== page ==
Action Step: After a negative life event - such as an illness, loss or disppointment - make an effort to find the good that arose from the hard time. For instance, are you closer to your family, or know something new about yourself, or feel like you can take on different challenges in the future?

5. Find Attentive Listeners

be yourself for the sake of your well being

Finally, studies show that "attentive and responsive listeners cause tellers to narrate more personally elaborated stories compared with distracted listeners." This matches Point #2's take on psychotherapy's effectiveness.

Simply having a designated listener who reflects your feelings and asks clarifying questions can help you create meaning from your life story and find greater well being.

Action Step: Identify the friends and/or relative who consistently act as attentive listeners for your stories and make an effort to spend more time with them. You could also turn to a life coach, psychotherapist, or other professional. No matter how you find it, make sure you're being heard. It's the only way you'll hear yourself.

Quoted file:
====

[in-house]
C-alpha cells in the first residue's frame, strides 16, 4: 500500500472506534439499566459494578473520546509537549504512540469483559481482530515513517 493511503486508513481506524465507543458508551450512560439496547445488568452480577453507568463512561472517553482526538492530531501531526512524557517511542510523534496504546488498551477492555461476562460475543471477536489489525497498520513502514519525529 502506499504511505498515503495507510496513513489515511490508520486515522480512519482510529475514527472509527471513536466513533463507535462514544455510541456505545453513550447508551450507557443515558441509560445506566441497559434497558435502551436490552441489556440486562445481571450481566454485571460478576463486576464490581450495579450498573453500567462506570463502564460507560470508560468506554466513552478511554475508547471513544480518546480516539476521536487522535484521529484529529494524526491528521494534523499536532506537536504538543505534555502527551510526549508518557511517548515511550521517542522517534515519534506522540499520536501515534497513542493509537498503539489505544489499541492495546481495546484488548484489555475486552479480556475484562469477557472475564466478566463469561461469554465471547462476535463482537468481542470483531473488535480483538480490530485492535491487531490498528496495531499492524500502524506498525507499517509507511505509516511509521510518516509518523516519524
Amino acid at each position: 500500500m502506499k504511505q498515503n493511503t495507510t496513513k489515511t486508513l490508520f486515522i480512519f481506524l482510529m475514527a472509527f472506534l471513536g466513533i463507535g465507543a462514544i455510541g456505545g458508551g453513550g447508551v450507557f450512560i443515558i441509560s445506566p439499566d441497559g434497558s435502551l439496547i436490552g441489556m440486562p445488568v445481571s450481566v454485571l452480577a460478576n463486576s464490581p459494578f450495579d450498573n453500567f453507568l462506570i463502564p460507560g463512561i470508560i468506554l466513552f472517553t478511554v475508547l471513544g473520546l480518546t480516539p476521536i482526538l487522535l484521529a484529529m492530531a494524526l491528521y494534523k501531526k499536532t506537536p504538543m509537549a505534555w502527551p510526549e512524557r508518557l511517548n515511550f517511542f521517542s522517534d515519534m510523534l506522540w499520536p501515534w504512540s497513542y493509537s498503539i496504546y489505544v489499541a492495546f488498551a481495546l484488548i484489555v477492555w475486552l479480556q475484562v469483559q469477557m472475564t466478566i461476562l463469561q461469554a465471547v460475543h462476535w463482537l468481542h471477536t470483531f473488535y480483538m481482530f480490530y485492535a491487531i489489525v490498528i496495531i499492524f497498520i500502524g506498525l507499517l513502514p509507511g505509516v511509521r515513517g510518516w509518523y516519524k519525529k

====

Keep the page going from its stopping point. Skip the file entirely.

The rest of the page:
Now I Want to Hear From You

What do you do to create meaning from your life story? Or when have you actively changed your life story, and why did you do it?

What you have to say could make a big difference in another reader's life, so please share!


Source: McAdams, D. P, & McLean, K. C. (2013). Narrative Identity. Current Directions in Psychological Science, 22(3), 233-238.

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Chevy Chase was the life of the party, but behind closed doors he suffered debilitating depression. (Photo credit: Alan Light)

You'll hear yourself best with an attentive listener at your side. Photo Credit: Leonard John Matthews

Is Meaningful, Purposeful Work Reserved for the Privileged Elite?

"All of this talk about finding meaningful and purposeful work is nice and all," one of my students says as we gather around our upper-level seminar table. "But it isn't applicable outside of a small, privileged, affluent population. Most people work because they have to." I love this moment, which happens every single time I teach about meaning and purpose in work. It means at least one person in the class is thinking, engaging, and moving beyond his or her own experiences.